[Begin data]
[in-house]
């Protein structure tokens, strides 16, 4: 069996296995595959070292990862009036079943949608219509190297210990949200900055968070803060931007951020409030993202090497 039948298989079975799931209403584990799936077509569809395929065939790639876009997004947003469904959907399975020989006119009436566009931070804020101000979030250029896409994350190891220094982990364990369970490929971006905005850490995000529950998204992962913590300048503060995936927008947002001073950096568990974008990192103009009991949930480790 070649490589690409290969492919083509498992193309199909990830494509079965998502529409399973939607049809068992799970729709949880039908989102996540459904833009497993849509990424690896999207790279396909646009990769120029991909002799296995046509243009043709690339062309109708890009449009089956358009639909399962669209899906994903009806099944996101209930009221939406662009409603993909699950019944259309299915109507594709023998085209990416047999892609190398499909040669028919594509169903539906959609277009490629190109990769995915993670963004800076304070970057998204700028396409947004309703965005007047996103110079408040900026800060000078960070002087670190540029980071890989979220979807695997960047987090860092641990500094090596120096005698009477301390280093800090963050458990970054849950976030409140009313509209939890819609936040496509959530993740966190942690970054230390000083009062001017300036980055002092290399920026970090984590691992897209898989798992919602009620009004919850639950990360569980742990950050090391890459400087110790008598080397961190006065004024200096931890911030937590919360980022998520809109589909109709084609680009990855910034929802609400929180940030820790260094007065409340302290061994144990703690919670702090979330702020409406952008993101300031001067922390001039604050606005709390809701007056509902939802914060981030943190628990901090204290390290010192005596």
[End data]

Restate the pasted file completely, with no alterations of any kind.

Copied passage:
[in-house]
């Protein structure tokens, strides 16, 4: 069996296995595959070292990862009036079943949608219509190297210990949200900055968070803060931007951020409030993202090497 039948298989079975799931209403584990799936077509569809395929065939790639876009997004947003469904959907399975020989006119009436566009931070804020101000979030250029896409994350190891220094982990364990369970490929971006905005850490995000529950998204992962913590300048503060995936927008947002001073950096568990974008990192103009009991949930480790 070649490589690409290969492919083509498992193309199909990830494509079965998502529409399973939607049809068992799970729709949880039908989102996540459904833009497993849509990424690896999207790279396909646009990769120029991909002799296995046509243009043709690339062309109708890009449009089956358009639909399962669209899906994903009806099944996101209930009221939406662009409603993909699950019944259309299915109507594709023998085209990416047999892609190398499909040669028919594509169903539906959609277009490629190109990769995915993670963004800076304070970057998204700028396409947004309703965005007047996103110079408040900026800060000078960070002087670190540029980071890989979220979807695997960047987090860092641990500094090596120096005698009477301390280093800090963050458990970054849950976030409140009313509209939890819609936040496509959530993740966190942690970054230390000083009062001017300036980055002092290399920026970090984590691992897209898989798992919602009620009004919850639950990360569980742990950050090391890459400087110790008598080397961190006065004024200096931890911030937590919360980022998520809109589909109709084609680009990855910034929802609400929180940030820790260094007065409340302290061994144990703690919670702090979330702020409406952008993101300031001067922390001039604050606005709390809701007056509902939802914060981030943190628990901090204290390290010192005596």